Surf fishing can be an exciting and rewarding activity. By choosing the right rig and following some basic surf fishing techniques, you’ll increase your chances of landing some impressive saltwater fish. Whether you’re new to surf fishing or a seasoned pro, consider trying out the Fish Finder, High-Low, Carolina, or Pompano rigs on your next outing. Good luck!

What is the easiest surf fishing rig?

The most simple and easy to setup surf fishing rig is the fish-finder rig. It consists of a leader with a hook, and a heavy-duty barrel swivel like the SPRO Power Swivel is tied to the mainline behind a Sea Striker Braid-Friendly Sinker Slide. This rig allows a natural presentation of bait and enables the fish to pick up the bait without feeling the weight of the sinker.

How do I set up a fish-finder rig?

Setting up a fish-finder rig is quite simple. Follow these steps:

  1. Thread a sinker slide onto the mainline.
  2. Tie a heavy-duty barrel swivel to the end of the mainline. This helps prevent line twist and allows the sinker slide to move freely.
  3. Cut a length of leader material (fluorocarbon or monofilament) and tie one end to the barrel swivel.
  4. Attach your chosen hook to the other end of the leader using a knot, like a Palomar or a clinch knot.
  5. Finally, clip a pyramid or bank sinker onto the sinker slide, which will anchor your rig on the sea bottom.

Now, you can bait your hook and cast it into the surf, ready to catch some fish!

What are some other easy surf fishing rigs?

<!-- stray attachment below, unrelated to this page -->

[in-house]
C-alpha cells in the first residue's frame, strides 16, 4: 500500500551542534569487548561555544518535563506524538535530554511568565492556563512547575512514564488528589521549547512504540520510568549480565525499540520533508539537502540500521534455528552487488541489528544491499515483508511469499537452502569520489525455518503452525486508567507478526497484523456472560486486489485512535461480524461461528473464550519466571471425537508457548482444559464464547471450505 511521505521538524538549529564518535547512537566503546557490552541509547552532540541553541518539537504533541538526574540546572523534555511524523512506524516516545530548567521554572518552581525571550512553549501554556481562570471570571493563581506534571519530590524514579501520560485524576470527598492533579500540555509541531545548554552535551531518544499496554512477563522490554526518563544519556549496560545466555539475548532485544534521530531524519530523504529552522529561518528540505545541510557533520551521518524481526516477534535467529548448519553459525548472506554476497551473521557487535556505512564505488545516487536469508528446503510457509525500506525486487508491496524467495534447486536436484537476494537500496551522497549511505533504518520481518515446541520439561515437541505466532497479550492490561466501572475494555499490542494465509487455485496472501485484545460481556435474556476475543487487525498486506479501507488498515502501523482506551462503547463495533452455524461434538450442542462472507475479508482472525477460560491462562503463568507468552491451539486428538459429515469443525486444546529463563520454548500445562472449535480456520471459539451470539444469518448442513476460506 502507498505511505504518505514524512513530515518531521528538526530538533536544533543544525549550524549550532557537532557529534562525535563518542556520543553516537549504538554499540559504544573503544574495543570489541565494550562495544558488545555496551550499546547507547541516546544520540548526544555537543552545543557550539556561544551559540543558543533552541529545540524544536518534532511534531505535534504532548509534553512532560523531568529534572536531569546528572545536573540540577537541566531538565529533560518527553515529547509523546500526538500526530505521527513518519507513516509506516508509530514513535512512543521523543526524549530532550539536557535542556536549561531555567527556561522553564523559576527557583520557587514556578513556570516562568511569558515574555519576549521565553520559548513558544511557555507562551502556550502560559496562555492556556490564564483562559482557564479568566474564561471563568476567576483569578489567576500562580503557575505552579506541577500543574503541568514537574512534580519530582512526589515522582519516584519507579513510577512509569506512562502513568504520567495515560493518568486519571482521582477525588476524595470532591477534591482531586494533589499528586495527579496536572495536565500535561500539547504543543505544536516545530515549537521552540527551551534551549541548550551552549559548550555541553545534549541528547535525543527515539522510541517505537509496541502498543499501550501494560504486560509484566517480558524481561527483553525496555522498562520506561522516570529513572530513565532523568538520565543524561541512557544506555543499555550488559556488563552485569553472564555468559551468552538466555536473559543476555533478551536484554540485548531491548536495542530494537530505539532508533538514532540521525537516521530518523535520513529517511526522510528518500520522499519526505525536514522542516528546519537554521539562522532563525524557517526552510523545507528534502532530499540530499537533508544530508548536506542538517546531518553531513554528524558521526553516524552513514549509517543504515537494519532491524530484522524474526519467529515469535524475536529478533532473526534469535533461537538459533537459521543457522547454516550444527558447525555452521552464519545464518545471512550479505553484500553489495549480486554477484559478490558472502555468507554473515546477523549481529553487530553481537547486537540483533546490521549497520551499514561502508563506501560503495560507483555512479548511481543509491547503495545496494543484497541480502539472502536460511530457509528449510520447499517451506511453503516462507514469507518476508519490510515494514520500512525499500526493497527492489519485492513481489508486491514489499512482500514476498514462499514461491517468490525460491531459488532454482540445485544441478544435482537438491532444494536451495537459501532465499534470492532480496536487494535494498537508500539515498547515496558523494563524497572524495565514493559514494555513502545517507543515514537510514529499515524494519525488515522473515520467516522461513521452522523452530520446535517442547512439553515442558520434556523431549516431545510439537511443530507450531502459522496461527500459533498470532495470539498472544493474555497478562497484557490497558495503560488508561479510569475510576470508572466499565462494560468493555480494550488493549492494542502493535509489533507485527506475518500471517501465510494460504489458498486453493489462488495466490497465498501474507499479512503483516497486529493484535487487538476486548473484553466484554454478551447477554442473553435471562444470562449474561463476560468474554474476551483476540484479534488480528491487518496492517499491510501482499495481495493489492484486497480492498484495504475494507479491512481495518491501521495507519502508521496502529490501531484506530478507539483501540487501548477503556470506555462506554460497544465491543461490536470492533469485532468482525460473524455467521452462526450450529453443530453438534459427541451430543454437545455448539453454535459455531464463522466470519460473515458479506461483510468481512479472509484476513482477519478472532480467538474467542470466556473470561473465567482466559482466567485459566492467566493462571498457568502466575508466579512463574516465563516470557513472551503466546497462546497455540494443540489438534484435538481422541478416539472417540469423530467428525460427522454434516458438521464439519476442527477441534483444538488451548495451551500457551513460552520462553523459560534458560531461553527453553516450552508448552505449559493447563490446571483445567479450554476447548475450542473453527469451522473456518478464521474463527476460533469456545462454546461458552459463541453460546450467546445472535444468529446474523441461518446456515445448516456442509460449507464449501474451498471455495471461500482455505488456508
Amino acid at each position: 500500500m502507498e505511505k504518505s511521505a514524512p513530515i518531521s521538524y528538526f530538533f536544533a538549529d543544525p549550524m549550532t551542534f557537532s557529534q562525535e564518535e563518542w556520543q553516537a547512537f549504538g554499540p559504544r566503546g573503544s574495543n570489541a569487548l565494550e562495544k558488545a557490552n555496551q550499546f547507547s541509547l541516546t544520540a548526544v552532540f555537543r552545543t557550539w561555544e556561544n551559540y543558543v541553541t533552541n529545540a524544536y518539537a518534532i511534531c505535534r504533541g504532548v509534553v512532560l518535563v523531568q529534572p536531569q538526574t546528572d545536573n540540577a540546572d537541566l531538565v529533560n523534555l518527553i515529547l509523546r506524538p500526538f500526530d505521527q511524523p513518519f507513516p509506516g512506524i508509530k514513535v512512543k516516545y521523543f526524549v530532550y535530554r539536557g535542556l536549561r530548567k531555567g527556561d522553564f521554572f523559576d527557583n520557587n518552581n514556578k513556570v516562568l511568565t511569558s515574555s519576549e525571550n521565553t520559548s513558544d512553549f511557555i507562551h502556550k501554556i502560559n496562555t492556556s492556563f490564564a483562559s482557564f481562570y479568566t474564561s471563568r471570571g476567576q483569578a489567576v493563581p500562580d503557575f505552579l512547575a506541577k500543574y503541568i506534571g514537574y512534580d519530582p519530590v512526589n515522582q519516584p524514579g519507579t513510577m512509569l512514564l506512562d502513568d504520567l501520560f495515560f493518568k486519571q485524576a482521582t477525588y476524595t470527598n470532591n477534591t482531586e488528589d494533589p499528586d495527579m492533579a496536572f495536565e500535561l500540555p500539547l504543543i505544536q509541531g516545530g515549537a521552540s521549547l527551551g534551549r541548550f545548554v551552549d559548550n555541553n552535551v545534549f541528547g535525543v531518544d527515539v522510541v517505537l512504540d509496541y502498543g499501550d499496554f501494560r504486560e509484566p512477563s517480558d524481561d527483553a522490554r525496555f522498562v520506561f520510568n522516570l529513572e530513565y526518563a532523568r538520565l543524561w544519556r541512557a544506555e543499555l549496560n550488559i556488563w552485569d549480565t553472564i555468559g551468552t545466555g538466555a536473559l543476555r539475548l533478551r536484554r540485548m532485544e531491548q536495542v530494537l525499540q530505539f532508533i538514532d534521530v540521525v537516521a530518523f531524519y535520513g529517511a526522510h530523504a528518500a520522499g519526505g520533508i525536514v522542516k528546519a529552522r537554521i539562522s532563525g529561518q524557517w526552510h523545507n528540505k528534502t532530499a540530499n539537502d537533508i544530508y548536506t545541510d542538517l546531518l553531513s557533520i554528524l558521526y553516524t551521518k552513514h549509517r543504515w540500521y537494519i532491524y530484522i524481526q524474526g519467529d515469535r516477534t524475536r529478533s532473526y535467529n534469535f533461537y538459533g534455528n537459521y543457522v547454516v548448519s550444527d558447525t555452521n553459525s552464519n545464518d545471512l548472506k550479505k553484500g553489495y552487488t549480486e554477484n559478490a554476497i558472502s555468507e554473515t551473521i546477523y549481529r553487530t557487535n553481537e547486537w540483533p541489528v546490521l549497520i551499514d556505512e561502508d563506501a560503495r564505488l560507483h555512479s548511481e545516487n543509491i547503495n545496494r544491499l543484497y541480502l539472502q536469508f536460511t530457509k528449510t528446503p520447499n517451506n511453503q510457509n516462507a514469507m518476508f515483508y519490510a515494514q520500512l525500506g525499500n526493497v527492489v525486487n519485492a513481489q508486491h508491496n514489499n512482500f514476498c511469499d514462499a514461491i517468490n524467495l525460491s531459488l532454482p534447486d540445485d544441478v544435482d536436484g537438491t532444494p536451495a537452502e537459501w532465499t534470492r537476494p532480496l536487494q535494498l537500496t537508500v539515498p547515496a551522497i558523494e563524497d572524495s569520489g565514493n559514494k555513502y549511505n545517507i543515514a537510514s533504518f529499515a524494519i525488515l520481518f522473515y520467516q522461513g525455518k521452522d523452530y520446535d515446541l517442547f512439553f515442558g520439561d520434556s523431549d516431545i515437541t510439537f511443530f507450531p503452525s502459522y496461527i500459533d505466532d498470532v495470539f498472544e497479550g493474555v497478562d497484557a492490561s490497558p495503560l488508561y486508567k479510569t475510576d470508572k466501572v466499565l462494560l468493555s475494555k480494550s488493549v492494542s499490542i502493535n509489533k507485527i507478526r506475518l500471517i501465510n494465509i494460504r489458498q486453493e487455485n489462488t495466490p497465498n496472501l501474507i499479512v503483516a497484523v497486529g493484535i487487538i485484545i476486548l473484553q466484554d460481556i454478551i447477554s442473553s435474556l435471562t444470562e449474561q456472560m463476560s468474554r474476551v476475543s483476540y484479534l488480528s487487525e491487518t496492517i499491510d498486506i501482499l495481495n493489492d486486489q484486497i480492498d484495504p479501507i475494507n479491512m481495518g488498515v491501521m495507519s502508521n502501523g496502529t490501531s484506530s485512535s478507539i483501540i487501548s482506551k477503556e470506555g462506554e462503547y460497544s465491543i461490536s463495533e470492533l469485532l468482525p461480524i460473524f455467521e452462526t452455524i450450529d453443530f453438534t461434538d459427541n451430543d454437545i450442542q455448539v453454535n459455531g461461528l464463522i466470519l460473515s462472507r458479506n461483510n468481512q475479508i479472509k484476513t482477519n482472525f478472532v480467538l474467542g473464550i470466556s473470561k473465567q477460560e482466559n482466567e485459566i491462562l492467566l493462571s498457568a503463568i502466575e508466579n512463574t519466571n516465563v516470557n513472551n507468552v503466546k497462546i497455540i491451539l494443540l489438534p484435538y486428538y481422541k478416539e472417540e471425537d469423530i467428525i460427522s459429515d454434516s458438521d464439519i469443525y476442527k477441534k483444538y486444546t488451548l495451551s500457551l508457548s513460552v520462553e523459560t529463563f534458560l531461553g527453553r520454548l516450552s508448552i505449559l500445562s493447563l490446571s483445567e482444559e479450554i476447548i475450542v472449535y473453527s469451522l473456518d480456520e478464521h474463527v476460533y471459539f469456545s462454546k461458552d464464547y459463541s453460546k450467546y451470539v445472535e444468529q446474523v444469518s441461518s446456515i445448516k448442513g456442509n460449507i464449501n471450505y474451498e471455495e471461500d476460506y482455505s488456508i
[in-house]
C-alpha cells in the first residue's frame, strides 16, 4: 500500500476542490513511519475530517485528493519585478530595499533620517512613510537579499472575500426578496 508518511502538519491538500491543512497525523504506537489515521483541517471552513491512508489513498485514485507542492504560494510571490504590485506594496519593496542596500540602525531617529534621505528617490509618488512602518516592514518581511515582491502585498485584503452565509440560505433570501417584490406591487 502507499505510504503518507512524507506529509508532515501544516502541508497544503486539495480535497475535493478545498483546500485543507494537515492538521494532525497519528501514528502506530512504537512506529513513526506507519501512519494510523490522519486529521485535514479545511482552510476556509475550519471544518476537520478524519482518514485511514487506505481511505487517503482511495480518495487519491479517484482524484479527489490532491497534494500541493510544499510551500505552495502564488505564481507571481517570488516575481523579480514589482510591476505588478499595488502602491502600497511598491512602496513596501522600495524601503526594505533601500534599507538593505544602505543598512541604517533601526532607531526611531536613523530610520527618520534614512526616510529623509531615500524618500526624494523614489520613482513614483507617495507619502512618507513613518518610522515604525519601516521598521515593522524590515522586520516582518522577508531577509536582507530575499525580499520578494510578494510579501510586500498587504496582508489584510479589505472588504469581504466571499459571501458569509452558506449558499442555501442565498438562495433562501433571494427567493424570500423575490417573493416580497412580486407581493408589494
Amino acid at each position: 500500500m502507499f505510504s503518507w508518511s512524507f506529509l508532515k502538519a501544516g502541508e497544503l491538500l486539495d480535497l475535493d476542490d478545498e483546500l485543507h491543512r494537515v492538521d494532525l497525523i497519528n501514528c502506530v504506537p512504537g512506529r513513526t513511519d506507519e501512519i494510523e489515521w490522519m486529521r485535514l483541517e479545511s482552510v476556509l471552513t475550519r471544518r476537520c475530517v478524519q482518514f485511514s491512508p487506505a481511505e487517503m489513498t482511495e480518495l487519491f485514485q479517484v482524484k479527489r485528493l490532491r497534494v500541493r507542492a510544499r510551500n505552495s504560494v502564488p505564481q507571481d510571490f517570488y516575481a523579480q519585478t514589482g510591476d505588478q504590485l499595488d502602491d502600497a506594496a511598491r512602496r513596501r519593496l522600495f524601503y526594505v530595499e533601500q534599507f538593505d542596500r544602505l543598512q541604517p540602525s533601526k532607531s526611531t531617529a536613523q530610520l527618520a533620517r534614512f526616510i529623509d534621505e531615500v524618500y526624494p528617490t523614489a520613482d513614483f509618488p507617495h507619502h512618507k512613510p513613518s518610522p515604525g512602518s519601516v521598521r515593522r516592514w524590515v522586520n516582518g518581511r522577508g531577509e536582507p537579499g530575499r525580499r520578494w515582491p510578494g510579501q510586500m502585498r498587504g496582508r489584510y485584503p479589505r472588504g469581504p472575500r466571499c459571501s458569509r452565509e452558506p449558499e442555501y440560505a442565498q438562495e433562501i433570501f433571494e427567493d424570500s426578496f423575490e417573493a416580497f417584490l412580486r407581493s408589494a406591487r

Apart from the fish-finder rig, other easy-to-set-up surf fishing rigs include:

  • High-Low Rig: Also known as a double dropper loop or paternoster rig, this setup consists of a mainline with two dropper loops holding hooks and a weight attached at the bottom. This rig can catch multiple fish at once and works well in rocky or snaggy areas.
  • Carolina Rig: Similar to the fish-finder rig, this rig consists of a sliding egg sinker threaded onto the mainline, followed by a bead and a barrel swivel. The leader and hook are then tied to the swivel. The Carolina rig is less snag-prone and is suitable for lighter sinkers and shallow water conditions.

What bait should I use for surf fishing?

The best bait for surf fishing depends on the fish species available in the area, time of the year, and local conditions. Some popular and effective baits for surf fishing include:

  • Live or frozen shrimp
  • Sand fleas or mole crabs
  • Squid strips or whole squid
  • Clams or mussels
  • Cut or whole mullet, mackerel, or pilchards

Natural bait is generally the most effective, but you can also try artificial soft plastics or even hard baits, such as plugs and poppers, particularly when targeting aggressive fish species.

How long should my leader be for surf fishing?

The ideal leader length depends on the surf conditions, fish species, and personal preferences. Generally, surf fishing leaders can vary from 12 to 36 inches. Shorter leaders (12-18 inches) are ideal for rough surf conditions, while longer leaders (24-36 inches) can provide a more natural presentation in calmer waters. Experiment with different leader lengths to find what works best for the conditions and fish you are targeting. Remember to also consider the fish species’ size and strength, as well as the abrasiveness of the environment (rocks, reefs) when choosing the leader’s strength and material (fluorocarbon or monofilament).